BEFORE CLEVELAND BEGAN REDEVELOPING Ward Five, it was home to the city's highest level of unemployment, crime, cancer, and public housing. “Ward Five was historically left for naught,” says Rob Namy, director of development for Cleveland-based Rysar Properties. “There were literally hundreds of acres of vacant land left for foreclosure.”
Now, The Villages of Central is the largest residential construction project in the city since World War II. The project is a HUD Zone, a federal program to help cities reclaim vacant and blighted properties, encourage homeownership, and stimulate economic growth. Rysar is building the residential component of single-family houses and townhomes.
Marketing took a different approach from standard developments with agents in a sales center. “We beat the pavement,” Namy says. “We set up a table at the local grocery store. We go to public housing units and show them how they can ... own a piece of the American dream.”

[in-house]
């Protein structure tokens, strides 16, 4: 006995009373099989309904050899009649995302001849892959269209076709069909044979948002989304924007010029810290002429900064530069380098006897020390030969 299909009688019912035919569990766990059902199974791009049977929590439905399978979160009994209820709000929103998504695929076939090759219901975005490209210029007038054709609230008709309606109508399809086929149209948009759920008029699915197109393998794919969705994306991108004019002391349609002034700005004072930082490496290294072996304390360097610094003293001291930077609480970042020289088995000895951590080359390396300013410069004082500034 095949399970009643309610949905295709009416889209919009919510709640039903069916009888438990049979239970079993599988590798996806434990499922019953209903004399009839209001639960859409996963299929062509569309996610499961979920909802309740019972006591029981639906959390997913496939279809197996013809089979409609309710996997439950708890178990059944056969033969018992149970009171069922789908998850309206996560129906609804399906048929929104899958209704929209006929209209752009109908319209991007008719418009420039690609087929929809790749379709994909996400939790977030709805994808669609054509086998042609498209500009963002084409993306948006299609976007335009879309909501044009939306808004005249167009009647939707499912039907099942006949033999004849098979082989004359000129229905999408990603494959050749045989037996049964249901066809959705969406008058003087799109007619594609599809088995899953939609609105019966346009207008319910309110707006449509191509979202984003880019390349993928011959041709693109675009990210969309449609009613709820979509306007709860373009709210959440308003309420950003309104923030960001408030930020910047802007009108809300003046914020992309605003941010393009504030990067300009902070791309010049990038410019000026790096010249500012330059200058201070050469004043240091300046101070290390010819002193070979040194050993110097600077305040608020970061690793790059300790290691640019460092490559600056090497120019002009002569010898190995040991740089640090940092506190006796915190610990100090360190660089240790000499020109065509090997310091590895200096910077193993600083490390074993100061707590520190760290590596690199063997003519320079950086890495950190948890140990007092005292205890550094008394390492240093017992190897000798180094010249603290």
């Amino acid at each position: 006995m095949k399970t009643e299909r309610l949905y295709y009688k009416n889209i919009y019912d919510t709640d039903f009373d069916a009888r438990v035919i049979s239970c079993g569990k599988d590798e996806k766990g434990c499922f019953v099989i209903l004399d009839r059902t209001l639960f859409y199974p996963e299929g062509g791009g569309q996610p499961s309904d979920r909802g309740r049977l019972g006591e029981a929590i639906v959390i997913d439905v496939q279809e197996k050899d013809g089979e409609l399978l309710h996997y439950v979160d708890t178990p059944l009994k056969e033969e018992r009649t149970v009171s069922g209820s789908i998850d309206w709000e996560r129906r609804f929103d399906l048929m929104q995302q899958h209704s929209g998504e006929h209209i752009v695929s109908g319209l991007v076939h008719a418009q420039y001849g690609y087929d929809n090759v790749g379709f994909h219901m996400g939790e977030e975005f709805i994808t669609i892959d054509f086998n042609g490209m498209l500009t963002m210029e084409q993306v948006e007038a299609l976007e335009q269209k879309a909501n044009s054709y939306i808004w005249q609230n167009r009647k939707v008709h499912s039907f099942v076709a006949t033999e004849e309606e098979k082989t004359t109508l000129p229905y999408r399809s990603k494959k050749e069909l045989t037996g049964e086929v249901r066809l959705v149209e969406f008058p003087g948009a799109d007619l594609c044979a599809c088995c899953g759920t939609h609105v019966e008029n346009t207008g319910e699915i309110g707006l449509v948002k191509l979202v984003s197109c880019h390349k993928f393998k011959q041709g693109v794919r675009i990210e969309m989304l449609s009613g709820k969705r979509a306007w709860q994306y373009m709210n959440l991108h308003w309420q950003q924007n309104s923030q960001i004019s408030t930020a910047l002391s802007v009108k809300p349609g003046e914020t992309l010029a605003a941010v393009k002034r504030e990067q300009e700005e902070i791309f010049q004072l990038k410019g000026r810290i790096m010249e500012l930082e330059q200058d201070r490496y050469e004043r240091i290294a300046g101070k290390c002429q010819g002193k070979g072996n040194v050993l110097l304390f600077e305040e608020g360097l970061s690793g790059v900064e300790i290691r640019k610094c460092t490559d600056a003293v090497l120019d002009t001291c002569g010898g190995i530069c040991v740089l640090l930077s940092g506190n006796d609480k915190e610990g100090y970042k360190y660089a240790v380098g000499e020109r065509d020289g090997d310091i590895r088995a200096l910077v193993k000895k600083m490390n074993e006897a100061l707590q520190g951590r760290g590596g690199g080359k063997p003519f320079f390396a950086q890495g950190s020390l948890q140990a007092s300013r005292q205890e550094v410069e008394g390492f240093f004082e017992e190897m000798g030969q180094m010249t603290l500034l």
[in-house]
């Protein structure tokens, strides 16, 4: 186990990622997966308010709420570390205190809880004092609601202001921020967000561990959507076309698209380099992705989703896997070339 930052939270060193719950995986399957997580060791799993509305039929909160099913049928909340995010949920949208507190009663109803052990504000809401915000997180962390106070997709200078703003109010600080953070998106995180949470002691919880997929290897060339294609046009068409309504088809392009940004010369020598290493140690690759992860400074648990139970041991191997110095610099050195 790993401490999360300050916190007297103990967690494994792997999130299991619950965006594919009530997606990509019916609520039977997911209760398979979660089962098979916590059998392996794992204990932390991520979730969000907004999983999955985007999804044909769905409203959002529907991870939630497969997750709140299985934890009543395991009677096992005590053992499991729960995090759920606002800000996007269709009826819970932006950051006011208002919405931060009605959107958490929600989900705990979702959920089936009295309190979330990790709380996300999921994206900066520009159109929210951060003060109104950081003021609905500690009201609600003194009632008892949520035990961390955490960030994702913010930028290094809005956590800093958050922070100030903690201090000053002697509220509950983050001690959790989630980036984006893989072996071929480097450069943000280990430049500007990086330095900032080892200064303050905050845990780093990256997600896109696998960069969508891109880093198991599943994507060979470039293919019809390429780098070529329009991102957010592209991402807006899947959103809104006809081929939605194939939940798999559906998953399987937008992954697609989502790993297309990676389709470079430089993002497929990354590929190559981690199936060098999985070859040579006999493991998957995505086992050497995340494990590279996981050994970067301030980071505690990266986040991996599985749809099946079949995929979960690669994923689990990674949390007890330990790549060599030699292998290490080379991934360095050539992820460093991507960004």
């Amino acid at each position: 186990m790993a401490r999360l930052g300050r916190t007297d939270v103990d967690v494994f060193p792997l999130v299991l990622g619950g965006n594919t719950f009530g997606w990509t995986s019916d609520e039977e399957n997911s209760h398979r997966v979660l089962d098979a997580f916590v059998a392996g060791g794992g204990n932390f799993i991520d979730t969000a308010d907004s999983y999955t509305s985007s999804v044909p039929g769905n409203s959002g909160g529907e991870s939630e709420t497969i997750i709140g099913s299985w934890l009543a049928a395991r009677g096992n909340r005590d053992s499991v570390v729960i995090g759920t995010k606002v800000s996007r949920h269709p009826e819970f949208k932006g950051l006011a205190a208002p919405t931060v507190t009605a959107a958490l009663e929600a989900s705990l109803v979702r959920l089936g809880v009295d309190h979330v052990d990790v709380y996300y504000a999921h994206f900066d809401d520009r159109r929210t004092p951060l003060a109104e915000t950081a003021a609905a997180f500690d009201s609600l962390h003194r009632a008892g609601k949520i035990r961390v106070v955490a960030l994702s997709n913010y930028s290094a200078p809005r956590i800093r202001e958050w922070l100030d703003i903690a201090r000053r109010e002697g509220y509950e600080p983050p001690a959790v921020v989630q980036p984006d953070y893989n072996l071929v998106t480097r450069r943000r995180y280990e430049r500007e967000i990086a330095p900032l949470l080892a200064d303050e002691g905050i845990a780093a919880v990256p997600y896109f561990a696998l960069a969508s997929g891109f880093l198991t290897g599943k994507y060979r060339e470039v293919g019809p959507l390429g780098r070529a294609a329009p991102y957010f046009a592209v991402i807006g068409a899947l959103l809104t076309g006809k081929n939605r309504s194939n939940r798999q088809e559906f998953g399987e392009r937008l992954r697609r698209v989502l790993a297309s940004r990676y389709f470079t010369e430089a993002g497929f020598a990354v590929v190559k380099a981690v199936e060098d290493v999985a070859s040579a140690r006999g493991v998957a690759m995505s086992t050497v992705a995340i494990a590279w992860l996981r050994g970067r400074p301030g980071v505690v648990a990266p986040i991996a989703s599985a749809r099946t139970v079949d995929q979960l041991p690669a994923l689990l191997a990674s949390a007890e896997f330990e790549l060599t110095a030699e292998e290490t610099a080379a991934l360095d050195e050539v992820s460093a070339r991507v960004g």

Rysar also paid attention to the buyer demographic in selecting materials and finishes. Quality wasn't sacrificed, but with a mandate to sell 51 percent of the units to people with incomes at 80 percent of or below the local median income of $36,000, there was no room for frills (such as finishing the basement).
Namy says the project is about giving former residents an opportunity to come back to the neighborhood and offering first-time buyers a chance to own a home. That focus—along with a willingness to help an underserved market understand the home buying process—helped make The Villages a best-seller.
“It's all about price,” Namy says. “They can upgrade [in a few years] if they want.”
Project: The Villages of Central, Cleveland
Date sales started: January 2000
Sales through February 2006: 236
Total units planned: 465
Learn more about markets featured in this article: Phoenix, AZ.